During a work session Tuesday morning, board of education members reviewed and analyzed the newly revised Student Information and Code of Conduct for the Liberty County School System.
“It’s open for discussion so we can hopefully make the (final) revisions,” Title 1 Facilitator Harley Grove said of the conduct code, which is reviewed annually.
Members were asked to review the 82-page document, as were individual school committees, which included teachers, administrators, at least one parent, classified staff and a student, if appropriate.
“Each group was asked to provide feedback for recommended revisions,” according to a memo from Grove to LCSS Superintendent Dr. Judy Scherer and board members.
Changes throughout the document were made in red text, and eliminated items, which were denoted with black strikethroughs, included changes to the dress code, visitors in schools and bullying policies, among others.
BoE Chairwoman Lily Baker asked about several new updates, including the increase in suspension days from five to 10.
“Is there a reason behind that?” Baker asked.
“This is my understanding in terms of the background. … Several years ago when we went to block schedule, there was some discussion about the fact that 10 days out of school for a high-school student was more class or seat time than for an elementary- or middle-school student, and so they went with the five days out of school, five days in-school suspension,” Grove said.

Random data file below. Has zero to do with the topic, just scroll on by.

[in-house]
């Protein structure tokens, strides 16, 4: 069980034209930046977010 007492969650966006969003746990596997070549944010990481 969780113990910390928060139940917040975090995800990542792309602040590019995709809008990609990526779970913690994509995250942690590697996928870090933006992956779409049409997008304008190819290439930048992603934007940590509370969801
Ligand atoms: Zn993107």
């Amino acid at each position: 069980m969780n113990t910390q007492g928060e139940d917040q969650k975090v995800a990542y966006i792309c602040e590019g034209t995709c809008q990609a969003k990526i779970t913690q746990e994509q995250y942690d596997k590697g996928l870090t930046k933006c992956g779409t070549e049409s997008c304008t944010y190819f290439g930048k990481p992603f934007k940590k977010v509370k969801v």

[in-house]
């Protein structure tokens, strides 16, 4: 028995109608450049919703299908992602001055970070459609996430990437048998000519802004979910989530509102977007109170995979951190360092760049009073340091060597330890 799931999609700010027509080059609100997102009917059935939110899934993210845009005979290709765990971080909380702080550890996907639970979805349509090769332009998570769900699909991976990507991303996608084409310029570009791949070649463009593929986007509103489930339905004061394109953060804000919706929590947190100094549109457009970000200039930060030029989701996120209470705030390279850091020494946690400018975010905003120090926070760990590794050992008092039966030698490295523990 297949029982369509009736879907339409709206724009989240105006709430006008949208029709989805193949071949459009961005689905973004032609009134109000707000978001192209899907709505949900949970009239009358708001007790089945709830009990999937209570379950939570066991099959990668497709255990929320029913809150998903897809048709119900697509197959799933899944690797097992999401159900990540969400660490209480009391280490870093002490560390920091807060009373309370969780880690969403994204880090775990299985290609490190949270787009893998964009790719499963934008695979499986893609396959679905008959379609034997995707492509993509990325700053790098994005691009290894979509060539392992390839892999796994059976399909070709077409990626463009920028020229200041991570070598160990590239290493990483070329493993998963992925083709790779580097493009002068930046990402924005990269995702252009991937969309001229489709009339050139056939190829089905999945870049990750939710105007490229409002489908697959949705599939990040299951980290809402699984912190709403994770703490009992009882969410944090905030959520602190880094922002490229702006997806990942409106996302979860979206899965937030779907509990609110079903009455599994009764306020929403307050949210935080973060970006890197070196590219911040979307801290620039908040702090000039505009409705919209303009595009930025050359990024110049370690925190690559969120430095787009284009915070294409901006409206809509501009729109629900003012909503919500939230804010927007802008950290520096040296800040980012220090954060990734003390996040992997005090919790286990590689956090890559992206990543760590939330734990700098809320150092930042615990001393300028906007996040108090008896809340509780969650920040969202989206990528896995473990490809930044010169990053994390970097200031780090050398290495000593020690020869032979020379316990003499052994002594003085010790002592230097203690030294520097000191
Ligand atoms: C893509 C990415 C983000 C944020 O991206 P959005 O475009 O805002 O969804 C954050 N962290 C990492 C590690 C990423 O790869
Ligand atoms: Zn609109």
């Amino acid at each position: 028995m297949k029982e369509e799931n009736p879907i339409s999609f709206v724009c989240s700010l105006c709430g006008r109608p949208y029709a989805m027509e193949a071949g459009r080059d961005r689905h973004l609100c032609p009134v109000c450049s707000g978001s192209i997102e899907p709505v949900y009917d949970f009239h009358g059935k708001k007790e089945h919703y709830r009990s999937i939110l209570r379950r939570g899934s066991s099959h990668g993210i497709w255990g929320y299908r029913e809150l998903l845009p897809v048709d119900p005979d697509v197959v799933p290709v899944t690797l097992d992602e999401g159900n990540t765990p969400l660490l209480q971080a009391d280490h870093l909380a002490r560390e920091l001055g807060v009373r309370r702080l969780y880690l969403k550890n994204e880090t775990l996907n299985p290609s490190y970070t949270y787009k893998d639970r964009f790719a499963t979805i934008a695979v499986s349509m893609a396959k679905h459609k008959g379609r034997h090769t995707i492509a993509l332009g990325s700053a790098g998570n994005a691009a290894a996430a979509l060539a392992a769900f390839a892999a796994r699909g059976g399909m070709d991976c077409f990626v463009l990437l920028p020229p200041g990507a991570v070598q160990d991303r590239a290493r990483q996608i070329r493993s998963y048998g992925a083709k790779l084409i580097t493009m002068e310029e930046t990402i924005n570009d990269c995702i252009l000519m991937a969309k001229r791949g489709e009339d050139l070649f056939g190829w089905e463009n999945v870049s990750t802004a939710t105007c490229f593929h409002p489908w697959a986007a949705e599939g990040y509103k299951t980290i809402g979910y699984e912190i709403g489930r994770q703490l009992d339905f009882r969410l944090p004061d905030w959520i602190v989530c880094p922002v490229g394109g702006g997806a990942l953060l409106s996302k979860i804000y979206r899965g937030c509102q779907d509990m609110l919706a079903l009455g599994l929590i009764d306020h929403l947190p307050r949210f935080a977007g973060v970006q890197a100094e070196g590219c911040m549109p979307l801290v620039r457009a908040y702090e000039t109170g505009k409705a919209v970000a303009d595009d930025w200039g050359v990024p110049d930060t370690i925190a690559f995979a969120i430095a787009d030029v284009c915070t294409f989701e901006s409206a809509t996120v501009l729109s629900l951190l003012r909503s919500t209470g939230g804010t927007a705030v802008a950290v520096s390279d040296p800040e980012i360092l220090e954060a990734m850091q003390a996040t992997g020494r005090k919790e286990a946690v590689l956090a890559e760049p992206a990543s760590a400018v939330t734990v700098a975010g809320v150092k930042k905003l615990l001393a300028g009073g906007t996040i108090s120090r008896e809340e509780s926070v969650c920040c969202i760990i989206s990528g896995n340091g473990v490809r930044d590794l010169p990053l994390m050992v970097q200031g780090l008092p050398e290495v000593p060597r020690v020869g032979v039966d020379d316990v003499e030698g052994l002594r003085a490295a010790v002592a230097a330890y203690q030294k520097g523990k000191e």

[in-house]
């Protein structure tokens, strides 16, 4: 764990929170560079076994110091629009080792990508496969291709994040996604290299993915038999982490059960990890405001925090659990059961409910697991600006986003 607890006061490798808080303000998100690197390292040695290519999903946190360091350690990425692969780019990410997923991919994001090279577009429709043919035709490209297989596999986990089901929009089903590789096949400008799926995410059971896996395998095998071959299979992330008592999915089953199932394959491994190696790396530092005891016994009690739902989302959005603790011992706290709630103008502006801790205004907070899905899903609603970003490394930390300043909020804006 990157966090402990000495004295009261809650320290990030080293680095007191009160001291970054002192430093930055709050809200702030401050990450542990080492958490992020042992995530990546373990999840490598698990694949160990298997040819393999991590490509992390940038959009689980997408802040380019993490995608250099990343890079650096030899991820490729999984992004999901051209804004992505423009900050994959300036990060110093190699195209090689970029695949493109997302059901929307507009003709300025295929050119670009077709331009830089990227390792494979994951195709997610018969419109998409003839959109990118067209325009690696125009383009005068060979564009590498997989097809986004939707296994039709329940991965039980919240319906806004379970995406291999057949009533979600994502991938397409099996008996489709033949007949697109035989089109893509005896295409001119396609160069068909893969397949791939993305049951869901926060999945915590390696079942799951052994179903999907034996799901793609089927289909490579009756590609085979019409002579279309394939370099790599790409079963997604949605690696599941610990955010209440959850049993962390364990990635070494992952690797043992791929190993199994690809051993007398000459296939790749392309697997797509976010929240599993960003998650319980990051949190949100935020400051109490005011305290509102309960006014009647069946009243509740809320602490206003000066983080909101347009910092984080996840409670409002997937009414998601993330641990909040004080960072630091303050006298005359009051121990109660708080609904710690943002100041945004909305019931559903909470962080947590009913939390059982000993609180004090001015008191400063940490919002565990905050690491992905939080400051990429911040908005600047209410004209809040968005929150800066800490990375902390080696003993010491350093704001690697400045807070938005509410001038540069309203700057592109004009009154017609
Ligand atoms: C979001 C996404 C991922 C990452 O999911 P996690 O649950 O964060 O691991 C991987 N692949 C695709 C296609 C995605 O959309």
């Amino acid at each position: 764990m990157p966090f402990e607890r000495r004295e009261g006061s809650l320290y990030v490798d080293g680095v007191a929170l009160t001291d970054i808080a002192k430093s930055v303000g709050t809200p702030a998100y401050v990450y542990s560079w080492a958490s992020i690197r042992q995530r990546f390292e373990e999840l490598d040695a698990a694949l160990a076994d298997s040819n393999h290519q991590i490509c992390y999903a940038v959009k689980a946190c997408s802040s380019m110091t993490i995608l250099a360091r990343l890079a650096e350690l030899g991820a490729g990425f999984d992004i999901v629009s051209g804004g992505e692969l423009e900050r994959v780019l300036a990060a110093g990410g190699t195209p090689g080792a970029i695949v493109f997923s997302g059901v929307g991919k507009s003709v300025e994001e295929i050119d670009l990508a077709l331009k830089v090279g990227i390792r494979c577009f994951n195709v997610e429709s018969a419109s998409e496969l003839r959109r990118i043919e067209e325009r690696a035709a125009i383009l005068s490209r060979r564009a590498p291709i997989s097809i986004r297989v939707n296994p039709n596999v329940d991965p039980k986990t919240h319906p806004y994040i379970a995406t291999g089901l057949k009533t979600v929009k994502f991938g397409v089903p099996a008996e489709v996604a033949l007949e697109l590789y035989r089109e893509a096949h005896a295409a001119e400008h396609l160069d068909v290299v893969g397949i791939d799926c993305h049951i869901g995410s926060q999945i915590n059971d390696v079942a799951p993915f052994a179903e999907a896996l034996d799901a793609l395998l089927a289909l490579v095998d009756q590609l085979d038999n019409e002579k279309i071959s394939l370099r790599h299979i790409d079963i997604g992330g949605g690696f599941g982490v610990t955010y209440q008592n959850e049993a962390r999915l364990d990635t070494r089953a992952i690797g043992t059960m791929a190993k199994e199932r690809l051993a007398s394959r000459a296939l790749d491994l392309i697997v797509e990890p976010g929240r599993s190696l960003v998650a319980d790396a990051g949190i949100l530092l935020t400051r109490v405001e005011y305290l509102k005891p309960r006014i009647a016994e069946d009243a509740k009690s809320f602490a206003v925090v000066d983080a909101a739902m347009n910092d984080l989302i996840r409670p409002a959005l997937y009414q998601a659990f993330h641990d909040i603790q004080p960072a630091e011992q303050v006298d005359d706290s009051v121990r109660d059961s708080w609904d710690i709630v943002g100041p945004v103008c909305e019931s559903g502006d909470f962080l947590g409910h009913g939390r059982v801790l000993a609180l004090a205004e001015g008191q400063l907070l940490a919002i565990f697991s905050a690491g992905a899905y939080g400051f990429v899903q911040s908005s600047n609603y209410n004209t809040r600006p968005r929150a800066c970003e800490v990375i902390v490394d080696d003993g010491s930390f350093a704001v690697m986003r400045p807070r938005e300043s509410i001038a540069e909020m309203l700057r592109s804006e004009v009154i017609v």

“The attorneys, in reviewing our policies and our handbook, had recommended that we maintain what the state allows and that’s a maximum of 10 days to allow the tribunal process to occur, because we have had instances where students had fairly serious offenses at the high-school level that they’d been suspended for five days and had to go back to school for five ISS days before the tribunal could occur. And so, the attorneys had recommended we move to 10 days for everybody so seat time wasn’t a big issue,” the facilitator said.
Grove said the 10-day policy aligns the LCSS with state policies and procedures, which is what the system needs to do when it looks at making changes. It also is required that tribunals are held within a 10-day period.
Administrators still will have the option to decide whether to keep students on out-of-school suspension for the full 10 days, and may do so — especially for serious misconduct such as drug or weapon offenses.
A new change also requires that any time someone brings a weapon or dangerous instrument to school, it must be reported to the superintendent, Grove said.
“I’m glad it is in there for a written and not just a mental understanding,” Baker said.
Starting next year, elementary students will be suspended from school for multiple offenses of bringing a cell phone to school, another point that Baker and others questioned.
Students will receive a warning and a parent contact, then one day of in-school suspension, and continued offenses will place the student on out-of-school suspension.
“That was the recommendation from the elementary principals,” Grove said. “This was something that all of the elementary principals wanted to see changed. It was more of an issue of parents not monitoring what kids brought to school.”
Board member Carol Guyett questioned the validity of the new policy, but said she understands if it is what the majority of the principals want.
“I am concerned that a cell phone is going to take a kid out of school,” Guyett said. “And I would just like to get some numbers. I know some of them would prefer to handle it a different way — maybe some innovative punishment for this?
“Can we get a report of how many kids have been suspended for how many days because of cell phones in schools?” Guyett asked. “And then we’ll take a look at that. Not for this year, but I think we need to look at that.”